Initial turnout was so-so, but Full Frontal kicked into overdrive when Self hung up his promoter's hat, passing the baton to gay professional organizers Mario Diaz and Ryan Heffington, who "opened their Rolodex." Shortly after moving to Grand Star, the sexually integrated crowd hit critical mass. The party even brushed up against the mainstream when Lindsay Lohan and Britney Spears visited on the same night, much to the delight of celebrity bloggers and Rolling Stone, who had a field day with the club's moniker.
Self says the TMZ touch didn't hurt attendance, but that he's kept the music policy tight, knowing it's the alternative sounds that the regular customers crave, orientation aside. Plus, what DJ would give up the opportunity to spin his rare disco LPs — collected from Kansas City thrift stores when Self was a teen — to a packed house of appreciative fans?
"I love pop music, all that crappy Top 40 club stuff," Self admits. "But a lot of people are now seeking out disco, and have zero interest in hearing Lady Gaga and P. Diddy remixes. If you want to hear that, you go to the West Hollywood establishments."
The genesis of this city's polysexual disco is hard to pinpoint, but a few things are agreed upon. First, the scene is decidedly the product of the Eastside and downtown, where all of the aforementioned nights take place.
Second, the DFA catalog has had an inordinate amount of influence on the tastes of L.A.'s hipsterati.
And third, after a decade of watching homosexual culture go mainstream — whereby the brands of dance music preferred by WeHo bars and Jersey Shore guidos have become indistinguishable — an underground community is reclaiming the mantle for gay-friendly clubs as bastions of both sophisticated song craft and wild times.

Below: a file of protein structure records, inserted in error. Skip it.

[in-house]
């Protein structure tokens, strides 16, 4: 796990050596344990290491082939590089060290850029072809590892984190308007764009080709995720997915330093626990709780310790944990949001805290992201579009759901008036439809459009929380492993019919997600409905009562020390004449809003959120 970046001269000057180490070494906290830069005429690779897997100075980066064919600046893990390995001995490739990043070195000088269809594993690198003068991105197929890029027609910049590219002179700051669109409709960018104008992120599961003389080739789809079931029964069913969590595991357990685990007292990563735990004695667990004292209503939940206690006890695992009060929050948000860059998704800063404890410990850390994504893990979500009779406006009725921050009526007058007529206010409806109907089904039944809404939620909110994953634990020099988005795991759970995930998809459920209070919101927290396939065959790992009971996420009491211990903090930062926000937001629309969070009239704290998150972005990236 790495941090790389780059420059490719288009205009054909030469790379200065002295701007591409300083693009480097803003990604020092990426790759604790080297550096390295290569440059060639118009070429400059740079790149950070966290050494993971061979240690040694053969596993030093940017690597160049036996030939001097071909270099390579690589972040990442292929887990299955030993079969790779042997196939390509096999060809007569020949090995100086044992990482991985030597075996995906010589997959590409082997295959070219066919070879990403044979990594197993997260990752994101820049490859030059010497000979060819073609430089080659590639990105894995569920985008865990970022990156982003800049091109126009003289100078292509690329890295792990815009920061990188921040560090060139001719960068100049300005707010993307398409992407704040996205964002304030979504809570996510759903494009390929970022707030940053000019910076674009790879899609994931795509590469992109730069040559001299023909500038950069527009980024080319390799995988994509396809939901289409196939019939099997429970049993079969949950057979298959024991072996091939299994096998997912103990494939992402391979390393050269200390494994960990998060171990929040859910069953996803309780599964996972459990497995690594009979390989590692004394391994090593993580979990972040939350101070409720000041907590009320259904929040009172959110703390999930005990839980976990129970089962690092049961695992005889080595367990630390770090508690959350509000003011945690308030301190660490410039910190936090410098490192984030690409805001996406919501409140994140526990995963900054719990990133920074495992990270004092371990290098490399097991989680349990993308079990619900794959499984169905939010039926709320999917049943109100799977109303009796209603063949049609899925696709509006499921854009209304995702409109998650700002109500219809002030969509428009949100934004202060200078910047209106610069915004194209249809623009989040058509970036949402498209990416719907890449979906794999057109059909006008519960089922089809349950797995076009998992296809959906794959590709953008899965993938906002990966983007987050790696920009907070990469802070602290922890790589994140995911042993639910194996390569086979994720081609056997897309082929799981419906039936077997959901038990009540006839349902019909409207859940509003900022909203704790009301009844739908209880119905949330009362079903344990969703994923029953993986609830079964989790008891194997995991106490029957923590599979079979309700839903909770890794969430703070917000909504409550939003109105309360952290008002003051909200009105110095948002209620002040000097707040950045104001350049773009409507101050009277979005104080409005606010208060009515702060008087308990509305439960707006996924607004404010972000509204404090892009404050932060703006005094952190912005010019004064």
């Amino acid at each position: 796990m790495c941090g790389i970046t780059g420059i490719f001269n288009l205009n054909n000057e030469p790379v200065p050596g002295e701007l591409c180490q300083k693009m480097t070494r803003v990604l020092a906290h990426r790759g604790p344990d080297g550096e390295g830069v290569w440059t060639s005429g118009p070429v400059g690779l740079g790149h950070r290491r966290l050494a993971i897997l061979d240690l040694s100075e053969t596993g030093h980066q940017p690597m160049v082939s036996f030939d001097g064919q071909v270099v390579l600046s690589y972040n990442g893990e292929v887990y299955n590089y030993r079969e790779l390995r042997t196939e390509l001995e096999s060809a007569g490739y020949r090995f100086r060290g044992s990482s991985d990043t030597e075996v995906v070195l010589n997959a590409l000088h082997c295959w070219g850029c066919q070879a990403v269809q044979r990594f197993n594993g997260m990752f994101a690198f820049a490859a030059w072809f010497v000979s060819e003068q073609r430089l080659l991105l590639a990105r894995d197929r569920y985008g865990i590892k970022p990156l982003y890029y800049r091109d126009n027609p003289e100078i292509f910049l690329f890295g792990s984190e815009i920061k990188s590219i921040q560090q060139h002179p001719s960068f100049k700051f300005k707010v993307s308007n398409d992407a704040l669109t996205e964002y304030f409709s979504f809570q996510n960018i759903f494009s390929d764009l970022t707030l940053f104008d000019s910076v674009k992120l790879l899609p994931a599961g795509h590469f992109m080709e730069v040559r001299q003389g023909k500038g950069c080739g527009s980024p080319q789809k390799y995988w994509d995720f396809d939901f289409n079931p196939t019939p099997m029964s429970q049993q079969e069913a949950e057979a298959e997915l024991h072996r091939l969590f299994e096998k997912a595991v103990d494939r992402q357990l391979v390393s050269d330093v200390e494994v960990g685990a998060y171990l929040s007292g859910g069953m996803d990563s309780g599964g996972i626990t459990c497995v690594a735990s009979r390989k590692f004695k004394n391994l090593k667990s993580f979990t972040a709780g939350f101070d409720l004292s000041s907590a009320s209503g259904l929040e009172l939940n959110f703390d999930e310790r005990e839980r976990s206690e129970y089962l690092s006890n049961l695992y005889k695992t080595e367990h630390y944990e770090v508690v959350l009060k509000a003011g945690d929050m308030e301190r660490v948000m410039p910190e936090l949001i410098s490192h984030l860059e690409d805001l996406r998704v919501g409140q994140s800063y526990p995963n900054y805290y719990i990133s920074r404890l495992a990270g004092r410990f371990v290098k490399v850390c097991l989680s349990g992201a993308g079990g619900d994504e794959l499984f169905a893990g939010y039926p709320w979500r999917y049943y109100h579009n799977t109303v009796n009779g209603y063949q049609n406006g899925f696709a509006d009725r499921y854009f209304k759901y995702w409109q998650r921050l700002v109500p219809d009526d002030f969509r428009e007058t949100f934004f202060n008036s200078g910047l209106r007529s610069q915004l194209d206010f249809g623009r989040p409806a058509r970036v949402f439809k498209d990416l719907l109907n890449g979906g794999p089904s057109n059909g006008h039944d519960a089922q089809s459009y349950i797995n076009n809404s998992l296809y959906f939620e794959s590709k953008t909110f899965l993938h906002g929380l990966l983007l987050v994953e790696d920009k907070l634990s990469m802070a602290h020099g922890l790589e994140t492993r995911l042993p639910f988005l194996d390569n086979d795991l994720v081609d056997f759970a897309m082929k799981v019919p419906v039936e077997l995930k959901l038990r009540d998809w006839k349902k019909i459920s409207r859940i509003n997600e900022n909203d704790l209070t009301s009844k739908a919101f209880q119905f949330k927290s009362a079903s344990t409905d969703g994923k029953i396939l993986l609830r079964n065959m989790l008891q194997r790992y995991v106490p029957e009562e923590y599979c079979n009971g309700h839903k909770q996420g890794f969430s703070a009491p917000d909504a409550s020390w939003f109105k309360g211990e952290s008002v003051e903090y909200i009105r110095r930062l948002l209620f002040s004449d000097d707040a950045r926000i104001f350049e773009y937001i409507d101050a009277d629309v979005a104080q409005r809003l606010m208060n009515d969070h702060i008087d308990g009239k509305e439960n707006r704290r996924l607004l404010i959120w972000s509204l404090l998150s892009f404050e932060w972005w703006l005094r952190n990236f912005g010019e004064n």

"Everyone knew the best parties were the gay parties," says promoter Victor Rodriguez, referencing the bygone era of '70s and '80s disco soirees. He currently runs the Cub Scout night at Silver Lake leather bar Eagle L.A. With a club résumé that dates back to 1986, Rodriguez has seen several generations of parties come and go, both gay and straight, and he recognizes the give-and-take that exists between those patrons today.
"For about 10 years, it was the straight guys who carried the torch for us musically, while only a small crew kept that taste," he continues. "The rest flocked to Beyoncé."
On July 30, Rodriguez, along with DJ partner Chris Bowen, plans to restart Shits and Giggles, a party that graduated from an illegal loft space downtown to the three-level, five-bar, 2,000-capacity 740 Club last year. It is the same venue that recently housed Rhondavous, a one-off massive thrown by Rhonda that starred buzzing Belgian act Aeroplane and U.K. cult legend DJ Harvey.
Just how large an audience this scene can pull remains to be seen. Outsiders might be inclined to hold up June's 185,000-strong Electric Daisy Carnival as evidence that attendance is about as full as it'll ever get, but the ravey, mass-appeal beats peddled therein have little to do with the vintage sounds found on the floors of these clubs.
By MacLean's count, his world is still growing.
"The other DJs who were onstage with me at Rhonda, they weren't into this kind of thing two years ago," he says. "There's been an incredible resurgence of interest in this music. Some of those people came from the electro scene and just got tired of it."
So why wait 11 months out of the year to share the speakers with 16-year-olds dressed as cybersluts when there are some sexy, discerning party people waiting right now?
Gay, straight and/or disco, all are welcome.